We had an interesting discussion with a Brazilian student recently returned from a Science w/o Borders scholarship at the University of Nebraska. When we set these kids off to places like Nebraska, I wondered how they would adapt to the cold. There is no place in Brazil that ever gets as cold as Nebraska does on a typical night in February or March. In fact, summer in Nebraska is cooler than winter in most of Brazil. But they evidently liked the cold or at least didn’t mind.
He talked about the differences in our countries. Little things count. Brazilians hug on the first meeting, Americans not so much. Brazilians and Americans like beans. But the Brazilian black beans and rice is very different from our pork & beans that Brazilians call sweet.
On the plus side, people are similar in both countries in their general goodness. Our Brazilian friend cautioned his fellows not to mistake Americans’ more distant body language as a sign of distance of coolness. He said that the people of Nebraska were almost uniformly friendly and welcoming. I felt proud of my fellow Americans.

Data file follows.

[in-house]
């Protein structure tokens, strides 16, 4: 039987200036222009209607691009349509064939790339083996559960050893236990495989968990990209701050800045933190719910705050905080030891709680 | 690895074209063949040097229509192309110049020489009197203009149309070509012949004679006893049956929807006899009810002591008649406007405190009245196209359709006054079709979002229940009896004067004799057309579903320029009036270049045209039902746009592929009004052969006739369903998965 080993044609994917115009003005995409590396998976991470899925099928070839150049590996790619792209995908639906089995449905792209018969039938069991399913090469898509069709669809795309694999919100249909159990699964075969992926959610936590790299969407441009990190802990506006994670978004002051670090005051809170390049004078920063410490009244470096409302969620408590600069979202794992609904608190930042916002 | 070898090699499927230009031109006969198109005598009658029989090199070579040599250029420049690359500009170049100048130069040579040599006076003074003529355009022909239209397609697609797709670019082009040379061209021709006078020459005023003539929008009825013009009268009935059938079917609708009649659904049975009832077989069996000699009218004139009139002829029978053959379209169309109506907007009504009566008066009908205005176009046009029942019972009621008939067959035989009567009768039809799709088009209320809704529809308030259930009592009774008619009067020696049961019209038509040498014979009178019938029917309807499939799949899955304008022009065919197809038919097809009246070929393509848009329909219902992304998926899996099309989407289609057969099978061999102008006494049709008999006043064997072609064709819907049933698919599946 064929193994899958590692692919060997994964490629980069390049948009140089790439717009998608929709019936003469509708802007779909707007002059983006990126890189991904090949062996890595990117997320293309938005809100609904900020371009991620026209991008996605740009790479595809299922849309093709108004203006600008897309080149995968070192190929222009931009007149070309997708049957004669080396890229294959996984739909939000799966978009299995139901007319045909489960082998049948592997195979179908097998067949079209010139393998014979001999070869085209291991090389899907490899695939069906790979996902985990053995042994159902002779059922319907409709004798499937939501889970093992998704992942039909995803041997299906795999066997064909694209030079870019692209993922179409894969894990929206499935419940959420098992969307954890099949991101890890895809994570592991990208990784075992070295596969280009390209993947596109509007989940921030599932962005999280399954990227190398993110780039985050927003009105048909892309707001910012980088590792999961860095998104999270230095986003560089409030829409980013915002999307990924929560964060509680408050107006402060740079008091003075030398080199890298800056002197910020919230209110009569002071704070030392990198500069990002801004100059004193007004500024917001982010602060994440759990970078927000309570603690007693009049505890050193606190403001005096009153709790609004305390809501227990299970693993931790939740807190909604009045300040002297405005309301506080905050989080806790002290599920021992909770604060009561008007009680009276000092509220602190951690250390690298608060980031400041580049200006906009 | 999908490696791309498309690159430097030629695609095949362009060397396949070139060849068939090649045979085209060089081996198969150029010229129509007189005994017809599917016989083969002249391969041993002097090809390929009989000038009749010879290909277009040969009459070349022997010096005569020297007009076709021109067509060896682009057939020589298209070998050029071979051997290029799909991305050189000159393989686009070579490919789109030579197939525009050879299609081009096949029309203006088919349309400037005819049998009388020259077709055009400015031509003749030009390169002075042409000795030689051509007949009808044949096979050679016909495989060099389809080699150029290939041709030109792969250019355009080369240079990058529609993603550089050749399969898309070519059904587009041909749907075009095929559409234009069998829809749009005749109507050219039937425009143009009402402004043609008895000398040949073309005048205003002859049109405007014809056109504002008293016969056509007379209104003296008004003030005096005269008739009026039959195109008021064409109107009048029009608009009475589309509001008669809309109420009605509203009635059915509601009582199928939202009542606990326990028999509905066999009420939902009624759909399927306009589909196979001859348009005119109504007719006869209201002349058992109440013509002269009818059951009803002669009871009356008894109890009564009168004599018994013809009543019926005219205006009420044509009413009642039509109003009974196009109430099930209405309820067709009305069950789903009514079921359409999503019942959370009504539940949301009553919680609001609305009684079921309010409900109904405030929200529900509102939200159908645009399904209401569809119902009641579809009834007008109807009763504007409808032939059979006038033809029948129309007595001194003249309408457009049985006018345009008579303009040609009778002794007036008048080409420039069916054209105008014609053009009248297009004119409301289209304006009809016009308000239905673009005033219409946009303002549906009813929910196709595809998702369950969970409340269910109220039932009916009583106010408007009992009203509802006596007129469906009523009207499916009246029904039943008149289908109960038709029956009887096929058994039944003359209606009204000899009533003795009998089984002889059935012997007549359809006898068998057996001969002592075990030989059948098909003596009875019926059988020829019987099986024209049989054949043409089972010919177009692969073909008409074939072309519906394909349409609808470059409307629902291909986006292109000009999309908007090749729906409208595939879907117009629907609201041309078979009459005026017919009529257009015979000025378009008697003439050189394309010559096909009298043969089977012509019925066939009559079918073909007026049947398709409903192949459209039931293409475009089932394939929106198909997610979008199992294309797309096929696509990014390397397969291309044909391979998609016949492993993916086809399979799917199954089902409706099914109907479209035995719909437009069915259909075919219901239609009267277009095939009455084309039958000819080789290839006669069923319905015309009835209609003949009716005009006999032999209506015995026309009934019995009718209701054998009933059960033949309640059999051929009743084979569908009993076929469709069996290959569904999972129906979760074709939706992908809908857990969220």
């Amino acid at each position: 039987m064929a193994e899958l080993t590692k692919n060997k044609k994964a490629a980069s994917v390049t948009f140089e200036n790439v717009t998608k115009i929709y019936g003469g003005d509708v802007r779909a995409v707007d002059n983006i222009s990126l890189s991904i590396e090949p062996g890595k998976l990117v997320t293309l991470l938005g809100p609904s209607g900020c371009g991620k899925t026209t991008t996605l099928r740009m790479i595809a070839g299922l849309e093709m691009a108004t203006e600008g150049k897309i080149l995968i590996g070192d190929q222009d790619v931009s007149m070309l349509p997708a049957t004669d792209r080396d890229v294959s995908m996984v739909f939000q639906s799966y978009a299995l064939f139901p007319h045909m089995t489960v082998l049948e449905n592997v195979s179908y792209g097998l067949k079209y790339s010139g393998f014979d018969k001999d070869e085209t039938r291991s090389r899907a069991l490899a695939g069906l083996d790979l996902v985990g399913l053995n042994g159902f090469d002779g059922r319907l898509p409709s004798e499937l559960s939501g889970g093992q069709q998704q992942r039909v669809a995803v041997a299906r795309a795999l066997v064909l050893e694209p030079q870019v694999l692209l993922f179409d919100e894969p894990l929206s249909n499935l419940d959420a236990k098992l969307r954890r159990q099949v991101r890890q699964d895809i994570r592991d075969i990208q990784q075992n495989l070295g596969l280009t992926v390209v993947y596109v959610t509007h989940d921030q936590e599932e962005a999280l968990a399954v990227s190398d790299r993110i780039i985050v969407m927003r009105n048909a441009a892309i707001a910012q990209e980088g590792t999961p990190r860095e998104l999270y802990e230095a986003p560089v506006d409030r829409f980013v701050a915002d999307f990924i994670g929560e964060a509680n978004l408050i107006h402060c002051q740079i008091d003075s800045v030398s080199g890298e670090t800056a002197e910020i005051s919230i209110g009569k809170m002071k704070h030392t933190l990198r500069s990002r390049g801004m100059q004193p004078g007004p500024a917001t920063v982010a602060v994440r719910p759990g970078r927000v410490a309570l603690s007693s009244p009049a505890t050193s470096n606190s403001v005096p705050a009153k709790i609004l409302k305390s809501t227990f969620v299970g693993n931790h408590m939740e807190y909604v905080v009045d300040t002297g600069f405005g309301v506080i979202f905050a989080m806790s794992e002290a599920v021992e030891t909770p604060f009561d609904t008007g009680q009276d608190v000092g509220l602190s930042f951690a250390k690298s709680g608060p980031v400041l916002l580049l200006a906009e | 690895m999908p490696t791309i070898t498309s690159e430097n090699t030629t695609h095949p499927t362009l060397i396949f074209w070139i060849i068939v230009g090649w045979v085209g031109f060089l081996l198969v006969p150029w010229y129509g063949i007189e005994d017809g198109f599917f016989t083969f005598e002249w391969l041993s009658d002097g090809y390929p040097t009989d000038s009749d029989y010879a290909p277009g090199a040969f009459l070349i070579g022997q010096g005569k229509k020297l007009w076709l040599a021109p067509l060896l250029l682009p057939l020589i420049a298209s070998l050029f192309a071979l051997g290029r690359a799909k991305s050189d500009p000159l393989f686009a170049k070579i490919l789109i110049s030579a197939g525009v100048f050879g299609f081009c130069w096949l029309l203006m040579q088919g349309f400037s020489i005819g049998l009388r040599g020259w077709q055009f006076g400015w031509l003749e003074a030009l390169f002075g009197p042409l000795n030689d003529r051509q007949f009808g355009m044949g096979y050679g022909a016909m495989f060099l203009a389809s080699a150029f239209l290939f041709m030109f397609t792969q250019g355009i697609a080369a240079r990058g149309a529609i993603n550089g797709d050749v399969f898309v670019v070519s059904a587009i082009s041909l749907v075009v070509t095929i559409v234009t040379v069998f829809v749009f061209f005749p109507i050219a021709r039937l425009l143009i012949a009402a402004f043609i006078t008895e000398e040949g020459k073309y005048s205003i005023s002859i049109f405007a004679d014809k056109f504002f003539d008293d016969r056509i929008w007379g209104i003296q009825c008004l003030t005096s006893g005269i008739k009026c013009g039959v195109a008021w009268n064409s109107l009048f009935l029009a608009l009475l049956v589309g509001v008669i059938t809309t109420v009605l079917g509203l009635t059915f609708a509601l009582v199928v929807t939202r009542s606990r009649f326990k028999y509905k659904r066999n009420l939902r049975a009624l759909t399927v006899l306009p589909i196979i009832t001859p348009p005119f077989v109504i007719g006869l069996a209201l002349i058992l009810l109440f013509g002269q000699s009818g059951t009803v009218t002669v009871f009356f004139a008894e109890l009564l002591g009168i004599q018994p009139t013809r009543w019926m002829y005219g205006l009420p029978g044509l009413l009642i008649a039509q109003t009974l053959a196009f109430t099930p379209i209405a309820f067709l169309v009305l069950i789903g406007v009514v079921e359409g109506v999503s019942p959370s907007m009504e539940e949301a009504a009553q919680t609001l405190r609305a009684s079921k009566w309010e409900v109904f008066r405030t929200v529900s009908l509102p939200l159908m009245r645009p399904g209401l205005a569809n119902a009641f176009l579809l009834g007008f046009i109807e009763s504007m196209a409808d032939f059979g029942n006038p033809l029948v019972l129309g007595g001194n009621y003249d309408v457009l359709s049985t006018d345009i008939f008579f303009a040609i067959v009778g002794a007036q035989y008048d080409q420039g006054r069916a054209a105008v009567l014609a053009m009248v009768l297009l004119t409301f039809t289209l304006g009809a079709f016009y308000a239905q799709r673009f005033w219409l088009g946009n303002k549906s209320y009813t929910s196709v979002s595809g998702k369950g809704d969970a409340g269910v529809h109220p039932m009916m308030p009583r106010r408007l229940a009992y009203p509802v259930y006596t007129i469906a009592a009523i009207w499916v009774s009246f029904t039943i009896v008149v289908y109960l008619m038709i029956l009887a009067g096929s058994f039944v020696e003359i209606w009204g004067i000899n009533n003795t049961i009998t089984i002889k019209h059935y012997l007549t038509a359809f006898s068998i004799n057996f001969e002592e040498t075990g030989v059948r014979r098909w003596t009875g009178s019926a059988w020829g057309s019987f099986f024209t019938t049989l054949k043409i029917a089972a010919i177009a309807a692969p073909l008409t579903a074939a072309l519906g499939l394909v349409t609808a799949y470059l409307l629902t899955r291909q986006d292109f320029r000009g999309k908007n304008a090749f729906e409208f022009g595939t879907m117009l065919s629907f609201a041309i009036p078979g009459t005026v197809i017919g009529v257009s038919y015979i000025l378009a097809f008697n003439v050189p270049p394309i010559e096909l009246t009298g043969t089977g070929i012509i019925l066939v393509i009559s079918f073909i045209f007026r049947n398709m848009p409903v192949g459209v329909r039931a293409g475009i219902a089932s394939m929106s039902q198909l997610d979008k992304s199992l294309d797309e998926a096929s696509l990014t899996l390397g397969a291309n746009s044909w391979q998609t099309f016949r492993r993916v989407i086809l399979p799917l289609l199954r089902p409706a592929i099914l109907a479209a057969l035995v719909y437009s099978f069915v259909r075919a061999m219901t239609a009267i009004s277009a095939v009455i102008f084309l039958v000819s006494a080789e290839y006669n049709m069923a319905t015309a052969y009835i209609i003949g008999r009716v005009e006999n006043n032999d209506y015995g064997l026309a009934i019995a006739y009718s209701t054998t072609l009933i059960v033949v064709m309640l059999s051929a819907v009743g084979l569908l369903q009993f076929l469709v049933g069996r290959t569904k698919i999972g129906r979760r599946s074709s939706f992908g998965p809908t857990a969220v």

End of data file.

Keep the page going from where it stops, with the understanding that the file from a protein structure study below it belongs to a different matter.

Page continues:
One big surprise for our Brazilian friend was how sparsely populated were the “big” cities of Nebraska. Nebraska is not the most densely populated of American states, but American cities are fundamentally different from Brazilians ones. Brazilian cities are much denser. You are driving through mostly empty territory until suddenly you see a city. It is almost like looking at a wall of tall buildings rising out of the soil. American cities have extensive suburbs. You begin to drive into the city long before you get to the center. And when you get to the center, it is often not very densely settled. I have noticed this difference myself when driving and flying. When flying over the U.S. at night, you see lights spread out over wide areas. There are houses and streets down there. In Brazil there cities are areas of very bright light surrounded by darkness.